The many prob­lems of par­ents, adult chil­dren and money

The Washington Post Sunday - - BUSINESS - Michelle Sin­gle­tary

I spend a lot of time coach­ing peo­ple about money man­age­ment. With­out a doubt, the sad­dest ses­sions — the ones that draw the most tears — are when peo­ple are fight­ing with fam­ily about fi­nances.

The com­bat can get par­tic­u­larly nasty when it in­volves sib­lings, who seem to know just the right in­sults to hurt deeply.

And can I be hon­est? Many of these ar­gu­ments are the re­sult of par­ents stok­ing ri­val­ries or play­ing fa­vorites, par­tic­u­larly to ir­re­spon­si­ble adult chil­dren. Or a par­ent will tell one child one thing and an­other some­thing dif­fer­ent. Some­times it’s to keep the peace among war­ring adult chil­dren, but other times it’s a con­scious act to de­ceive.

I’ve opened up an av­enue for read­ers to ask my opin­ion about fam­ily fi­nan­cial feuds. In this reg­u­lar fea­ture, I try to pro­vide some clar­ity by shar­ing how I see the sit­u­a­tion. Some­times it helps to get an out­sider’s view­point. I re­cently heard from a reader who is up­set about parental sup­port that a sib­ling is re­ceiv­ing.

The back­ground: The reader’s sis­ter, who is 30, has re­ceived sub­stan­tial fi­nan­cial as­sis­tance from the par­ents her en­tire adult life. They were pay­ing her rent at one time, and now she lives in their base­ment. The woman’s un­em­ployed boyfriend is also stay­ing there and has been for about nine months — in­clud­ing dur­ing a pe­riod when they were bro­ken up. The reader feels alone among her fam­ily in be­ing

up­set about how the par­ents have sup­ported the sis­ter.

The bat­tle: “Not to get into any emo­tional is­sues,” the reader said, “I want to know why I am the only one [in the fam­ily] to find a prob­lem with [the boyfriend] liv­ing off of my par­ents as well. Even when they broke up, he moved to a dif­fer­ent room but still paid no rent and had no job. No, ac­tu­ally he’d [got­ten] a job but had to quit af­ter a week be­cause he thought con­struc­tion work was too hard. My par­ents think they’re help­ing some­one who is down on his luck. They also paid to get his car fixed and all his in­sur­ance and gas money. Why am I the only one who doesn’t trust him?”

The bot­tom line: I’d like to un­wrap this as best I can with­out more in­for­ma­tion. (Peo­ple don’t al­ways give me all the facts.)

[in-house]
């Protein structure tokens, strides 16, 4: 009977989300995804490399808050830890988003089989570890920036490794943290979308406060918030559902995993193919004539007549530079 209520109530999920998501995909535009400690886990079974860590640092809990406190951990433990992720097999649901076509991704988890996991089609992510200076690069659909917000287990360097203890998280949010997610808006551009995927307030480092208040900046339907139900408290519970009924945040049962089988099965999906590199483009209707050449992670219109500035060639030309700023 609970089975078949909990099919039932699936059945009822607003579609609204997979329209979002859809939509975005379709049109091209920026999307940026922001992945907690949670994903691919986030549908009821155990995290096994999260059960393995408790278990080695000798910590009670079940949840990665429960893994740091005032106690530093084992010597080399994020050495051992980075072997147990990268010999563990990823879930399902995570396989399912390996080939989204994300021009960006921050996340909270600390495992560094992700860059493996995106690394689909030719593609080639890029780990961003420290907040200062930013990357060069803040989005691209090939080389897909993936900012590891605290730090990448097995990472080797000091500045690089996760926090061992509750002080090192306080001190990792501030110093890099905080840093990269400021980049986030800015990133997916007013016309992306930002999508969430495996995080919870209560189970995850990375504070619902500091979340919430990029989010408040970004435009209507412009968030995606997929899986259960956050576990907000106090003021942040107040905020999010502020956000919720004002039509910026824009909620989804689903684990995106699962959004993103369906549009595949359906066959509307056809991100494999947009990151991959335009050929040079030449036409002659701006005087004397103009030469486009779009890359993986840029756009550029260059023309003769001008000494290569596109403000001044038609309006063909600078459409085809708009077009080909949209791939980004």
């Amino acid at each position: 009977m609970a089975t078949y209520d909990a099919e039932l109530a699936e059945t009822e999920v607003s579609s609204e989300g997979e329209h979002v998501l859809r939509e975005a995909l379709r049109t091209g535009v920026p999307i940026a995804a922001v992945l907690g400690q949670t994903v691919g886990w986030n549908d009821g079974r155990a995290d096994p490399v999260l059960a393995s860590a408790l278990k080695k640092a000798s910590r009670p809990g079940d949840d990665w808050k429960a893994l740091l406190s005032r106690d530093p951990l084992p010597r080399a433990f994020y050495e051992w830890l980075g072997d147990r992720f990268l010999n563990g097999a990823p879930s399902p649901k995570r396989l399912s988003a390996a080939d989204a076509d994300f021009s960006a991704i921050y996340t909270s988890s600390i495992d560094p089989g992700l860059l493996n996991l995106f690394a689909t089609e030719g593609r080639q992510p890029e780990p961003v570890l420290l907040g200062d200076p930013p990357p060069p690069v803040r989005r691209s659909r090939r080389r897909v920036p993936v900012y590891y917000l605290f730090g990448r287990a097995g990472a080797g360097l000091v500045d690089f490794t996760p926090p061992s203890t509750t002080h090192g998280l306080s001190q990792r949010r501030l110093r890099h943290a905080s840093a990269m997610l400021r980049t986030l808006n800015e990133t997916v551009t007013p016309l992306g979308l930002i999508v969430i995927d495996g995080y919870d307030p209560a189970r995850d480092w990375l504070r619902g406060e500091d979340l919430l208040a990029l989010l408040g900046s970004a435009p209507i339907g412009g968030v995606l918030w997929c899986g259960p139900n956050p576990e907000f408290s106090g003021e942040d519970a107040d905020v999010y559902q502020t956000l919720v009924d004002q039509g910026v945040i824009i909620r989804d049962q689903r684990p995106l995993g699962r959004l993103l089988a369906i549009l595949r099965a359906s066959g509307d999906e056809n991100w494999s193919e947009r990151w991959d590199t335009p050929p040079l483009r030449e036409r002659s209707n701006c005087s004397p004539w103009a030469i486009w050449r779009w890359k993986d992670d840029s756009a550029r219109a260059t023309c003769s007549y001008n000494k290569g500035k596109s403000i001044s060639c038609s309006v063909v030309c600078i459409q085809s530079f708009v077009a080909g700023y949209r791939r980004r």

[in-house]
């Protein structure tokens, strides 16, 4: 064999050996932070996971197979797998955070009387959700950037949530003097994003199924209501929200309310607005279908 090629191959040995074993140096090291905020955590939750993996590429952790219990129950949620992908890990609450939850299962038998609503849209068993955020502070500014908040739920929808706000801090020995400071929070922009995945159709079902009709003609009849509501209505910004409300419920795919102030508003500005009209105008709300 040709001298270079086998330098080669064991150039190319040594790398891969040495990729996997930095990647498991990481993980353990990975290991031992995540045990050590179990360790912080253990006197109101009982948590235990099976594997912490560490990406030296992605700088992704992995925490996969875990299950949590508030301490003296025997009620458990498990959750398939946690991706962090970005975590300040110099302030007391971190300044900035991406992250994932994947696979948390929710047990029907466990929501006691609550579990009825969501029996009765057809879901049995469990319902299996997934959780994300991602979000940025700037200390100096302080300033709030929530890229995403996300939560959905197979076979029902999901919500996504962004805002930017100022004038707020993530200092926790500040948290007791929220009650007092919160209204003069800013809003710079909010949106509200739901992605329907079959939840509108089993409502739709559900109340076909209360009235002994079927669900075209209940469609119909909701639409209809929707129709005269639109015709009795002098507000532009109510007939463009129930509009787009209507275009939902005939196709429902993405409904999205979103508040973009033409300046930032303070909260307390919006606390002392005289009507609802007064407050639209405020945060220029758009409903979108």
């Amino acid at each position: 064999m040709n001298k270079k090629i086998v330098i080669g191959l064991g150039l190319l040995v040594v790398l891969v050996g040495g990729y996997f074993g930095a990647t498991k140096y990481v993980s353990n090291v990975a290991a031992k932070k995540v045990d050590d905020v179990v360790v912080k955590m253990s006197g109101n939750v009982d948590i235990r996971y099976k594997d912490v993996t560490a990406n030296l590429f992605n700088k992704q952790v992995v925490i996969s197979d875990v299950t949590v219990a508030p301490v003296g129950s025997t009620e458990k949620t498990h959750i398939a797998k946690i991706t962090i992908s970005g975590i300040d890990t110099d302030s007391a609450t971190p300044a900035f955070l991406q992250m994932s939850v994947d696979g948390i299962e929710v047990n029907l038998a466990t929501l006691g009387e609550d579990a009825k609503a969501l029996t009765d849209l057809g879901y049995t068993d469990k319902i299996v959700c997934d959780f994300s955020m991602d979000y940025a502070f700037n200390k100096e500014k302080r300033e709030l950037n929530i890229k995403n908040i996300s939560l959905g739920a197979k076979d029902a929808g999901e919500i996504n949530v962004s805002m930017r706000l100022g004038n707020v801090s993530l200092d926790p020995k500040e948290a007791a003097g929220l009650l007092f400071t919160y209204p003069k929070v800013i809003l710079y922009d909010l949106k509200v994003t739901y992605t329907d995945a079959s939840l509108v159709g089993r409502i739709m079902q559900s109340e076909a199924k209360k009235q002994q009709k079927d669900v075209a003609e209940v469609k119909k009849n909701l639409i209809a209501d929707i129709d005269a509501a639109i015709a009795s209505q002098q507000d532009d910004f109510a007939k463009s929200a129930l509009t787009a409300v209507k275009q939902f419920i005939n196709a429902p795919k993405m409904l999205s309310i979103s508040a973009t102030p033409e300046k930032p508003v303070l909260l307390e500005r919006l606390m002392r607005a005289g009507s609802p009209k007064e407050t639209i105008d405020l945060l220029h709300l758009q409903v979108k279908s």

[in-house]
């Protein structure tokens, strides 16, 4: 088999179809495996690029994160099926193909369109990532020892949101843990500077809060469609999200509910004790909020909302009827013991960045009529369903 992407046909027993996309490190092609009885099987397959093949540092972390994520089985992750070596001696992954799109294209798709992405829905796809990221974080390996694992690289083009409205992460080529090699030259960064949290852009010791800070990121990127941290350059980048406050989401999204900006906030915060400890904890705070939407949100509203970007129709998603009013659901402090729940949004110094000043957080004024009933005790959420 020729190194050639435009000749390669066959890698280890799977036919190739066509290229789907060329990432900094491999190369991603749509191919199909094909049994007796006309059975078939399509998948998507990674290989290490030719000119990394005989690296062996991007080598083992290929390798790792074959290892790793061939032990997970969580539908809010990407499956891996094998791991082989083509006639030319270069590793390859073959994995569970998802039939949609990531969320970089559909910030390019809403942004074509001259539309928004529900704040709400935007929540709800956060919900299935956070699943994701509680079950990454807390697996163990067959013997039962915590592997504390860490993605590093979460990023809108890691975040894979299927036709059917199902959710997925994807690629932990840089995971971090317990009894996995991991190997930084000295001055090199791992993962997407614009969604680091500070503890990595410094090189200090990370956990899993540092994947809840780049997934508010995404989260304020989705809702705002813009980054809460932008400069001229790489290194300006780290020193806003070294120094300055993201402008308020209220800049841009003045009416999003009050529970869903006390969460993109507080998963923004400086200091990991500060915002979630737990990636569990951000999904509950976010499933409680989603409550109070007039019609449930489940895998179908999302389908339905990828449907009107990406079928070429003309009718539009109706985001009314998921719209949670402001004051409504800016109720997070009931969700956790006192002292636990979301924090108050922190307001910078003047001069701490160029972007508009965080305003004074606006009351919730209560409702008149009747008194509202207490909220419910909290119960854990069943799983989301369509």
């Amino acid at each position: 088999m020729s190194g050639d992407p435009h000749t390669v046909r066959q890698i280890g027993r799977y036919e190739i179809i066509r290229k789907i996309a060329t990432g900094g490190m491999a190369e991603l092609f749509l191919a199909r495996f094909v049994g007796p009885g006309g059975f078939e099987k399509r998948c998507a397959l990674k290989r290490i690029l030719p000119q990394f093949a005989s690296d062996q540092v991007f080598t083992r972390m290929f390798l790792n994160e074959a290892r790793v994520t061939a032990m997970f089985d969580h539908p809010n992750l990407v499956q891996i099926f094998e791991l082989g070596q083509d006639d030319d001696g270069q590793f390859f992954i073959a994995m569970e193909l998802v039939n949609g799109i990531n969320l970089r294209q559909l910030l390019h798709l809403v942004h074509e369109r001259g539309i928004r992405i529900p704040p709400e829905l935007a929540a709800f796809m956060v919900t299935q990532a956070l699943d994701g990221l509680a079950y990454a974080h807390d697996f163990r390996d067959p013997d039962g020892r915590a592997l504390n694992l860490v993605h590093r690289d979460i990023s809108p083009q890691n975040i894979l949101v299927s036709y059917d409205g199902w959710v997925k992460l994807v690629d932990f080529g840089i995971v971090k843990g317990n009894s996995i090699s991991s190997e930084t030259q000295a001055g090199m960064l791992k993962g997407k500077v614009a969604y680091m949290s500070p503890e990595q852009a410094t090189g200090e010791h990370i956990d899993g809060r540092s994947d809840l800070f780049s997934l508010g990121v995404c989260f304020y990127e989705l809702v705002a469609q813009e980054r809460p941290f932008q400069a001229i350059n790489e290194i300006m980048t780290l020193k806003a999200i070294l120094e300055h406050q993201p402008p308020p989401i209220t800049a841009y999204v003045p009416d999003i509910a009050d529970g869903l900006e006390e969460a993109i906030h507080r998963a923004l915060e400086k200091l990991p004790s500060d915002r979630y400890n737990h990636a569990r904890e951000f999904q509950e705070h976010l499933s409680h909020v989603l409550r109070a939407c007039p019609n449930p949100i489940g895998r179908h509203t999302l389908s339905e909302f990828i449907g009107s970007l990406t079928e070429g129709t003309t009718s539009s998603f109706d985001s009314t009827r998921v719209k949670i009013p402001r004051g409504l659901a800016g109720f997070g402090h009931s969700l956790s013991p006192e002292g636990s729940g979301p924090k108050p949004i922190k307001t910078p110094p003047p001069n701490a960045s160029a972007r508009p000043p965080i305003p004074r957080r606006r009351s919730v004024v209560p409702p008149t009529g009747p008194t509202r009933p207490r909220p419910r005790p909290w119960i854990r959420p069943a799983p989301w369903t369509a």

Let’s start with the rent. A lot of young adults have trou­ble mak­ing ends meet. They may be un­der­em­ployed, car­ry­ing stu­dent loan debt or both. So I’m not against par­ents help­ing an adult child who’s start­ing out.

But par­ents have to dis­tin­guish be­tween help and a hand­out to some­one who isn’t try­ing to be in­de­pen­dent. I’m par­tic­u­larly con­cerned about par­ents who are re­tired and dig­ging into lim­ited re­tire­ment funds to help an ir­re­spon­si­ble adult stay that way.

You are do­ing your child a dis­ser­vice — and re­ally, you aren’t be­ing a good par­ent when you en­able poor be­hav­ior. If the spigot is never turned off, it will run dry. Then what? How have you helped your child learn to sur­vive?

Re­gard­ing the reader’s sis­ter mov­ing back in with her folks, I’m not op­posed to that, ei­ther. My hus­band and I have told our chil­dren that they are wel­come to re­turn home af­ter col­lege to save to live on their own. In fact, we en­cour­age it. Our older daugh­ter is about to grad­u­ate from col­lege (yeah!) and she’s go­ing straight to grad­u­ate school. We’ve told her that af­ter she fin­ishes her ed­u­ca­tion, she should come home. We want her to save the money she would pay for rent for a few years so that once she launches, she’ ll have a fully funded emer­gency pot or even money for a down pay­ment on a home of her own.

And I’ ll add this: I’m a fan of multi­gen­er­a­tional or shared hous­ing. In many high-cost ar­eas, it’s hard for fam­i­lies to af­ford rent or a house. Shared liv­ing space is one so­lu­tion.

Now as to the boyfriend: The par­ents are not re­spon­si­ble for sup­port­ing this grown man, who is not mar­ried to their daugh­ter — and who ap­pears to have no work ethic. Please.

Fi­nally, as for my reader, I un­der­stand the con­cern. Who wants to see their par­ents tak­ing care of a tri­fling adult child? But in this case if the par­ents are be­ing taken ad­van­tage of, it’s by their choice.

And if this is about the sis­ter get­ting more than she de­serves, let it go. It’s not your money.

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